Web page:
Form, Universals, and Instantiation

Graham Priest

in One

Published in print March 2014 | ISBN: 9780199688258
Published online May 2014 | e-ISBN: 9780191767586 | DOI:
Form, Universals, and Instantiation

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Aristotle held that the unity of a substance is delivered by its form. It might therefore be thought that a gluon is an Aristotelian form. In the first part of this chapter, this idea is examined and rejected. The views of the modern Aristotelians, Fine and Koslicki, on the matter are also discussed and rejected. The chapter then establishes a close connection between gluons and particular instances of forms, or tropes as they are more normally called. This connection applies to universals more generally. In virtue of this, drawing on gluon theory, a theory of universals is developed: a universal is the gluon of an appropriate bunch of tropes. An account of instantiation naturally follows: instantiation is a certain kind of identity.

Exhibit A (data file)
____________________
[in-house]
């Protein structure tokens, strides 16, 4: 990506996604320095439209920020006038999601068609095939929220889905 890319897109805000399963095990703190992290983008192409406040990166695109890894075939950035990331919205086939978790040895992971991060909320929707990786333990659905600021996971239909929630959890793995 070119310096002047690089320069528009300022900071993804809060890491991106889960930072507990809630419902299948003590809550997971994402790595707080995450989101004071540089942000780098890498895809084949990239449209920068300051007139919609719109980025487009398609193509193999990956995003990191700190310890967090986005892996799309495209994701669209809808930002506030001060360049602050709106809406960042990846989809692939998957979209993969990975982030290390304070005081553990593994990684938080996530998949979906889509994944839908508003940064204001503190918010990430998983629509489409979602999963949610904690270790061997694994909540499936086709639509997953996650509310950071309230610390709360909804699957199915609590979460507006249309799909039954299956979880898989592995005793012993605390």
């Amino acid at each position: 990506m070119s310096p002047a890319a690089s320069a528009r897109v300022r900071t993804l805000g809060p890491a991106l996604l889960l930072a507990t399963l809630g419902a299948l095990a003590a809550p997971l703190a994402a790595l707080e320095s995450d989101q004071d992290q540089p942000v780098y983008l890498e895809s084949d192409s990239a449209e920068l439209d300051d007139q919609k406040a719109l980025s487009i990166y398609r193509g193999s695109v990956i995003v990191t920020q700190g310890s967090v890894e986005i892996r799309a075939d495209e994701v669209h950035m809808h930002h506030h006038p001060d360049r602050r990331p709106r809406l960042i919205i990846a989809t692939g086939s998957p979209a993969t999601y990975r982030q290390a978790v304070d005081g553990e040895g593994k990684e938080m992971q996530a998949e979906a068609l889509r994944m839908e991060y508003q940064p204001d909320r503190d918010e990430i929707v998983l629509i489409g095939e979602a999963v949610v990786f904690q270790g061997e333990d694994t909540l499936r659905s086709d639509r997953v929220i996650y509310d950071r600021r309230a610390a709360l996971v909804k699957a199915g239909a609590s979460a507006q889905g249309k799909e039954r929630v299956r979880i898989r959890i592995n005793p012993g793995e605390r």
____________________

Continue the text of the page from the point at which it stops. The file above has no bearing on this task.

Keywords: Aristotle; substance; tropes; universals; instantiation

Chapter.  4598 words. 

Subjects: Metaphysics

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